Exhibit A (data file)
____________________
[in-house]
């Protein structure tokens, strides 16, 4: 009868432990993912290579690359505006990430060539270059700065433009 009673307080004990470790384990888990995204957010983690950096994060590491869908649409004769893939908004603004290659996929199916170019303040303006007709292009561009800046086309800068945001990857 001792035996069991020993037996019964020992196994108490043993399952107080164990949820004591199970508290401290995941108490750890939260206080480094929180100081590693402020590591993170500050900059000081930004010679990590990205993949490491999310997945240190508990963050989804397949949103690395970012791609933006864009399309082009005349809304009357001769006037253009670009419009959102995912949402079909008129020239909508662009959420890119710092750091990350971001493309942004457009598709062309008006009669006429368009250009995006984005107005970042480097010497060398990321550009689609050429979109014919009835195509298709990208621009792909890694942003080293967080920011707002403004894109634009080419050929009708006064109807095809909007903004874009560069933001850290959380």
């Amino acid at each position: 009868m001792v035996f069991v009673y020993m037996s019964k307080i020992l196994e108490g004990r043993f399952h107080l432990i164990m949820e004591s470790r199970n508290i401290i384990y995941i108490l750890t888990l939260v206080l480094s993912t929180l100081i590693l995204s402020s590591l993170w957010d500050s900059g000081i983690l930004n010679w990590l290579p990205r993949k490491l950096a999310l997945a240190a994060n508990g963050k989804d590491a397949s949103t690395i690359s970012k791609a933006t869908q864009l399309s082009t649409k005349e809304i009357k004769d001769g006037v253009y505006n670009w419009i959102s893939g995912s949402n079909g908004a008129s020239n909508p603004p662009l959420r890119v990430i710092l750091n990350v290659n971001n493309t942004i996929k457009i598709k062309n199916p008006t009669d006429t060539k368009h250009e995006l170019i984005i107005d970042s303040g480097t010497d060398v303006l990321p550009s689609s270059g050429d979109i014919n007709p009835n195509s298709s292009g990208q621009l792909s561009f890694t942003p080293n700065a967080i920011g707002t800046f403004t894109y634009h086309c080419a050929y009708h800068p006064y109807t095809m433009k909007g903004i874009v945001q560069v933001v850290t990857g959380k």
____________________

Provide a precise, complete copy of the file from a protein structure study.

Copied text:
[in-house]
């Protein structure tokens, strides 16, 4: 009868432990993912290579690359505006990430060539270059700065433009 009673307080004990470790384990888990995204957010983690950096994060590491869908649409004769893939908004603004290659996929199916170019303040303006007709292009561009800046086309800068945001990857 001792035996069991020993037996019964020992196994108490043993399952107080164990949820004591199970508290401290995941108490750890939260206080480094929180100081590693402020590591993170500050900059000081930004010679990590990205993949490491999310997945240190508990963050989804397949949103690395970012791609933006864009399309082009005349809304009357001769006037253009670009419009959102995912949402079909008129020239909508662009959420890119710092750091990350971001493309942004457009598709062309008006009669006429368009250009995006984005107005970042480097010497060398990321550009689609050429979109014919009835195509298709990208621009792909890694942003080293967080920011707002403004894109634009080419050929009708006064109807095809909007903004874009560069933001850290959380």
């Amino acid at each position: 009868m001792v035996f069991v009673y020993m037996s019964k307080i020992l196994e108490g004990r043993f399952h107080l432990i164990m949820e004591s470790r199970n508290i401290i384990y995941i108490l750890t888990l939260v206080l480094s993912t929180l100081i590693l995204s402020s590591l993170w957010d500050s900059g000081i983690l930004n010679w990590l290579p990205r993949k490491l950096a999310l997945a240190a994060n508990g963050k989804d590491a397949s949103t690395i690359s970012k791609a933006t869908q864009l399309s082009t649409k005349e809304i009357k004769d001769g006037v253009y505006n670009w419009i959102s893939g995912s949402n079909g908004a008129s020239n909508p603004p662009l959420r890119v990430i710092l750091n990350v290659n971001n493309t942004i996929k457009i598709k062309n199916p008006t009669d006429t060539k368009h250009e995006l170019i984005i107005d970042s303040g480097t010497d060398v303006l990321p550009s689609s270059g050429d979109i014919n007709p009835n195509s298709s292009g990208q621009l792909s561009f890694t942003p080293n700065a967080i920011g707002t800046f403004t894109y634009h086309c080419a050929y009708h800068p006064y109807t095809m433009k909007g903004i874009v945001q560069v933001v850290t990857g959380k």